What is the major theme of the novel Monster?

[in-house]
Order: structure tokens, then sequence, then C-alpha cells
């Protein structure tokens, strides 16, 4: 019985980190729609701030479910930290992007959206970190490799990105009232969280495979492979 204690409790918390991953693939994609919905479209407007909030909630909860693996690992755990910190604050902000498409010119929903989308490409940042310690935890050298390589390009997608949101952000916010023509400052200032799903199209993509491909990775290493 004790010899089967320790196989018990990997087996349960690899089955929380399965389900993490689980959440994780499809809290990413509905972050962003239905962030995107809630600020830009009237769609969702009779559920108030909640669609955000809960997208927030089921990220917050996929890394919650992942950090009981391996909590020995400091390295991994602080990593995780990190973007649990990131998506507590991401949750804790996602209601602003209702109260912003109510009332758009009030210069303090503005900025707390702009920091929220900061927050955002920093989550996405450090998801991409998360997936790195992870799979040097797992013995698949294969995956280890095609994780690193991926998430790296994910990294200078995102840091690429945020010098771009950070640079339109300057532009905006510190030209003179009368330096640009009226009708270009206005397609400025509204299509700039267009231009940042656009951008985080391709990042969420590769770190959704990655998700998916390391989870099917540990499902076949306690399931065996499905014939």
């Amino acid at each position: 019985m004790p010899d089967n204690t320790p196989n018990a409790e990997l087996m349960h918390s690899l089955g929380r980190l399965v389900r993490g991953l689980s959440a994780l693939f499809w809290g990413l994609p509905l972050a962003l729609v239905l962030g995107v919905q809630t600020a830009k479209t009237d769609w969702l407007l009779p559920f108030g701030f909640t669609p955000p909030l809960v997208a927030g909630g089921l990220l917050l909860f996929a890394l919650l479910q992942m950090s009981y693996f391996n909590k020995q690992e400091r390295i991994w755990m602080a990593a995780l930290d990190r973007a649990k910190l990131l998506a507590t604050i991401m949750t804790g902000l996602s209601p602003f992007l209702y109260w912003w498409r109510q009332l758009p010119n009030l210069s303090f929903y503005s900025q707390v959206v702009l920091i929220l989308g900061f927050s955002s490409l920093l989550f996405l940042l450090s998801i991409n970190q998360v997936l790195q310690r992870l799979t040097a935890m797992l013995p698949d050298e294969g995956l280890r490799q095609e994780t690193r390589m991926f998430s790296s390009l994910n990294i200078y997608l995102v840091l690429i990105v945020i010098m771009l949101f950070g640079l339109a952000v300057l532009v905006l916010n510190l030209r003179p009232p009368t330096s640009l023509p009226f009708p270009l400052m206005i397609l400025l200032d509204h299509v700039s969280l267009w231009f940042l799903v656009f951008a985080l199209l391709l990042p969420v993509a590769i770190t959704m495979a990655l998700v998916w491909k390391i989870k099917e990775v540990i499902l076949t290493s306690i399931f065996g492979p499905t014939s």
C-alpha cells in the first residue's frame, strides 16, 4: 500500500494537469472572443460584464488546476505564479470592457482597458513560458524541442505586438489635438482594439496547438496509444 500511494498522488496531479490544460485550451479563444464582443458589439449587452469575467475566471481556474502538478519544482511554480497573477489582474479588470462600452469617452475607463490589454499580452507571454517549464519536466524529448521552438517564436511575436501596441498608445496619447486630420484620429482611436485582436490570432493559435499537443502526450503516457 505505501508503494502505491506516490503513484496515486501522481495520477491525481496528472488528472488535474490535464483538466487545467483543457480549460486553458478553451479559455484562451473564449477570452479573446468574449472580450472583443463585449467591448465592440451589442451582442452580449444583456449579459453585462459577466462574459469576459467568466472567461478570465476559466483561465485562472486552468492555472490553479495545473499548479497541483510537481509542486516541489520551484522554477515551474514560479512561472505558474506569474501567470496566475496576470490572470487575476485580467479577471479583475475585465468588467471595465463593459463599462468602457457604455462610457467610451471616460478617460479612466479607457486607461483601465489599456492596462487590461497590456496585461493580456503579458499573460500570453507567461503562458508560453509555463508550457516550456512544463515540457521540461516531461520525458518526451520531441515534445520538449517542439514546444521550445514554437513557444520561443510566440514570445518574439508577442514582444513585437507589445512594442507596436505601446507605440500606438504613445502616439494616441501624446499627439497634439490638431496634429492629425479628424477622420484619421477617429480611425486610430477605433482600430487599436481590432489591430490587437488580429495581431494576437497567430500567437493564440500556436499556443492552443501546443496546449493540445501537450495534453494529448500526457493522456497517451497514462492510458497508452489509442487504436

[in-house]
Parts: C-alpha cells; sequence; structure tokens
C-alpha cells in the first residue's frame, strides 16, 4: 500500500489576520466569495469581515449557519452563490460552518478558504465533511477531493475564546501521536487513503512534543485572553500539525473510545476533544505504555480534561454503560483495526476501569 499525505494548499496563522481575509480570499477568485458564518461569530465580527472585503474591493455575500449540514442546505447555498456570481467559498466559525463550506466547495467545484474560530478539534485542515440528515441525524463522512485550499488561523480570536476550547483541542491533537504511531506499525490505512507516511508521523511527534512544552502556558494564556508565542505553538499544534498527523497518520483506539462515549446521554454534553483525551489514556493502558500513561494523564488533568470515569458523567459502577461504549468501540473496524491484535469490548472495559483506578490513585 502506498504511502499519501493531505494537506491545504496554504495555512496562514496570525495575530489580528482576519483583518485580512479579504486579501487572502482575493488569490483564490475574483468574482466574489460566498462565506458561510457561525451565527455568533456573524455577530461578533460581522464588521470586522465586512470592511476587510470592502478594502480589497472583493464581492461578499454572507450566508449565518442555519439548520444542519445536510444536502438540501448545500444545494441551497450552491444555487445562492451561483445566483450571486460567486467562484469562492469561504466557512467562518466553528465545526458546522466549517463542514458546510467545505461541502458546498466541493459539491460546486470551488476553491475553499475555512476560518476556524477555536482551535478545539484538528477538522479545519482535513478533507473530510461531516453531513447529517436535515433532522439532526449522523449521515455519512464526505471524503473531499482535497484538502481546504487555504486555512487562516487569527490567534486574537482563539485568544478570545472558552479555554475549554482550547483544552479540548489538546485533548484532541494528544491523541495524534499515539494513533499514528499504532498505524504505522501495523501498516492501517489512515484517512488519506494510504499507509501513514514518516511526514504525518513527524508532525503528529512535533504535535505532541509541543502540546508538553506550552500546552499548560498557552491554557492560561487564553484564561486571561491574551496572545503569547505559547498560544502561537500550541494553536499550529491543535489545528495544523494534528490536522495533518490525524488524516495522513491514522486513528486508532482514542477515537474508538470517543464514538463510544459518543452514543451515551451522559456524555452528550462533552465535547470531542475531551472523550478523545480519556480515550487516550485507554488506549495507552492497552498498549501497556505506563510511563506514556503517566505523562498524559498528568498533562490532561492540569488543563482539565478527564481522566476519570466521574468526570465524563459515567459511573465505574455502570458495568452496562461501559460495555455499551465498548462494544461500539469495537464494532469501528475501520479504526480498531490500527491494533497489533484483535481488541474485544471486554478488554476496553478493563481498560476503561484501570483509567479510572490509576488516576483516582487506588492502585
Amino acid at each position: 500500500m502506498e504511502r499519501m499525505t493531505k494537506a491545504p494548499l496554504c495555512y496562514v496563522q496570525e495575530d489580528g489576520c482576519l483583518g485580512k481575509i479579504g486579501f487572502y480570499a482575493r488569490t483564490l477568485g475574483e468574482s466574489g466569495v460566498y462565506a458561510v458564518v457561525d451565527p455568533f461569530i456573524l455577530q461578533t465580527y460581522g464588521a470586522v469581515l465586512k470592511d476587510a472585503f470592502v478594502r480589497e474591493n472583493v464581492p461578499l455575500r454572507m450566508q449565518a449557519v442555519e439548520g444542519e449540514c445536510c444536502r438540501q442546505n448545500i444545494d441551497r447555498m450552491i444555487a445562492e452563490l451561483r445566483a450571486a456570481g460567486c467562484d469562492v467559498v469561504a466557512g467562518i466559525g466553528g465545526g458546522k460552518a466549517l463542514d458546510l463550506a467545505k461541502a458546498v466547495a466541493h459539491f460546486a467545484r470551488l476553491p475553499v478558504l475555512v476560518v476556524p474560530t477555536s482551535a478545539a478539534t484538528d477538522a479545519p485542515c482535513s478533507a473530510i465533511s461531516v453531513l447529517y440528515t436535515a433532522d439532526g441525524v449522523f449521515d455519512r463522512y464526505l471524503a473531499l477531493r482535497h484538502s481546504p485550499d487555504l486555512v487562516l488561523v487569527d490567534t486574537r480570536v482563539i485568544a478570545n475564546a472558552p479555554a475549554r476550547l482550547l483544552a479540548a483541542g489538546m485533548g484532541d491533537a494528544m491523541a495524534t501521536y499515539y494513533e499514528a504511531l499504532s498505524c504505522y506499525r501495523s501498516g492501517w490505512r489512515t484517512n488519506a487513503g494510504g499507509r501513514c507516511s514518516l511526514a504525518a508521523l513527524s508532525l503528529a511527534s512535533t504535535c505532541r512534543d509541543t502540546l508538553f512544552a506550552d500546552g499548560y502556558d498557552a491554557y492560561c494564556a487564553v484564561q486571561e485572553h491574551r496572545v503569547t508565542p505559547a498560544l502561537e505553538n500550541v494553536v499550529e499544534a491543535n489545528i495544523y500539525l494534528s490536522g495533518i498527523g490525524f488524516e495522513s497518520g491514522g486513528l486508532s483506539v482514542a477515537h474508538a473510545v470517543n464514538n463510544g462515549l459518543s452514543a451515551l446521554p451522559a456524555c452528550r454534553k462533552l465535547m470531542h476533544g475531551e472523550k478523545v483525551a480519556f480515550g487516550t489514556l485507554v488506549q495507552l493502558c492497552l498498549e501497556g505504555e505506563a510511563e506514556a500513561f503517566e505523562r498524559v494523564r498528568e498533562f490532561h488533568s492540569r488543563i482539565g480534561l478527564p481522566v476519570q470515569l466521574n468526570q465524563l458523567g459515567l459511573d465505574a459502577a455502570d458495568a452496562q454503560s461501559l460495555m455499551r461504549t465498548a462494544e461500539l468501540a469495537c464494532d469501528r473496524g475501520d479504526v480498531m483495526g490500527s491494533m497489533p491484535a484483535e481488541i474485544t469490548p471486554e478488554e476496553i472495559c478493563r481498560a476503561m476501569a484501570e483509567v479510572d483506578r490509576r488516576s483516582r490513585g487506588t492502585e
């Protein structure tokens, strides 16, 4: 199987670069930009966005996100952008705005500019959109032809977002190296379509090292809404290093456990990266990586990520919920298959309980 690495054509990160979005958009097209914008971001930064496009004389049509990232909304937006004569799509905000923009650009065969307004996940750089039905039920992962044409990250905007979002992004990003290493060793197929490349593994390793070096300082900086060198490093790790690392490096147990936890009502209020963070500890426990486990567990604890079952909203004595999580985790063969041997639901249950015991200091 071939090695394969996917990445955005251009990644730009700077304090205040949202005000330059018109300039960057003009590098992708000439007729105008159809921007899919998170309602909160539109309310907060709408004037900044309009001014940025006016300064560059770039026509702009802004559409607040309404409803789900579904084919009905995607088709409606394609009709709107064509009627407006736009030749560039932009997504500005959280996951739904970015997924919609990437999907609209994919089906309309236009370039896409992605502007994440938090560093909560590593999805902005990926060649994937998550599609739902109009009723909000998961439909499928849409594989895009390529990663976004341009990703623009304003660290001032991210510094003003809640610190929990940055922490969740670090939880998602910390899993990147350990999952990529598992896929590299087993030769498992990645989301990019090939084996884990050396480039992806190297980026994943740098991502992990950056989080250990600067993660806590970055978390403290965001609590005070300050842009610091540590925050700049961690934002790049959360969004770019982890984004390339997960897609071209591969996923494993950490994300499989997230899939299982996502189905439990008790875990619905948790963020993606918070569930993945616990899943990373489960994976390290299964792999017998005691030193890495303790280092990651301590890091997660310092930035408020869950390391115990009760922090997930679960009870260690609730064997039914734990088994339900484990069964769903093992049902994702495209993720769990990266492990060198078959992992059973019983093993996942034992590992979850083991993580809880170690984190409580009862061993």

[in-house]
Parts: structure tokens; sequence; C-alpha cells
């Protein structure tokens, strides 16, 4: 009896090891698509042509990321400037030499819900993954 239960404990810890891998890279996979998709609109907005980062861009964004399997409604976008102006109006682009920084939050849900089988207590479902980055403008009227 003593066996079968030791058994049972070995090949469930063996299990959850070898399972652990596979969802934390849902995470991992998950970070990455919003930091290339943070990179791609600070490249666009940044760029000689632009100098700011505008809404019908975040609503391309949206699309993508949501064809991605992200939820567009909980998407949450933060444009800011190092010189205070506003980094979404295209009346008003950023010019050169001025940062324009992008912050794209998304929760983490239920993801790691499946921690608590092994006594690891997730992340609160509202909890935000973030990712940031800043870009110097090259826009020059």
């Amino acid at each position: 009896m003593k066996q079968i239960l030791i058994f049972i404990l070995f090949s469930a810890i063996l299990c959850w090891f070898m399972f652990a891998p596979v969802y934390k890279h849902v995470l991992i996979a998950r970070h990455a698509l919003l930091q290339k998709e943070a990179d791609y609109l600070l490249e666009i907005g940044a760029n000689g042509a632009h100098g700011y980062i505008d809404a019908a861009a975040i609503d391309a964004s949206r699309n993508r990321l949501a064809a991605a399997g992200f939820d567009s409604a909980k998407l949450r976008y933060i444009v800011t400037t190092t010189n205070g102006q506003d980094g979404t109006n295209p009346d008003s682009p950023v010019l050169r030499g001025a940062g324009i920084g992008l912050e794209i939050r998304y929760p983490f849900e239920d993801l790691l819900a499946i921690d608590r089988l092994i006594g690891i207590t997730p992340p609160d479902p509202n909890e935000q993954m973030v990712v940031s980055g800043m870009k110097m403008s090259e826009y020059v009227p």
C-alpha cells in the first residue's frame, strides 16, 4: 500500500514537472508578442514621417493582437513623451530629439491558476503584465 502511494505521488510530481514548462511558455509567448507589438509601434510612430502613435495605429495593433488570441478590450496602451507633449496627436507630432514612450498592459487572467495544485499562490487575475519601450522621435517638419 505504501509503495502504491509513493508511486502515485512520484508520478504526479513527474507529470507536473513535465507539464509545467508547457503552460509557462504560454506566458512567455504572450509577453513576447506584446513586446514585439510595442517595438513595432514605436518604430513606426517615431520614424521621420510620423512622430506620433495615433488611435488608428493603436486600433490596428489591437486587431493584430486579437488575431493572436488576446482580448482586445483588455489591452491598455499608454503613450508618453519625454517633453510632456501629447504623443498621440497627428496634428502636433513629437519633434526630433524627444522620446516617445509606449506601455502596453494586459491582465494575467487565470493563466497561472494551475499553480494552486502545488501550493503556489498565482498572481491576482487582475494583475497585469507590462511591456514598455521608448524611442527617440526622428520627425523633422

Walter Dean Myers examines several themes throughout the novel Monster, but the most significant theme he explores is how the justice system dehumanizes young African Americans during the judicial process. During the trial, the prosecuting attorney refers to Steve Harmon and the rest of the individuals allegedly involved in the crime as "monsters." Even though Steve is a relatively shy, kind person who has a positive reputation throughout his school as a talented filmmaker, he is categorized as a "monster" simply because he is on trial. This label bothers Steve, and he begins to struggle with his identity for the remainder of the novel. One scene, in particular, illustrates the extent of his identity crisis when he begins to get sick while he is mopping the jail floor after noticing that he looks similar to the other inmates. O'Brien informs Steve that her job is to differentiate him from the other individuals on trial because the jury already views him as guilty. Myers examines how Steve is not viewed as a unique individual while he is on trial, and Steve is at the mercy of the attorneys, judge, and jury. Steve and his attorney struggle to distinguish him as a talented, respected young man in order to win the case. Fortunately, Steve is found not guilty by the jury, but his attorney still views him as a "monster."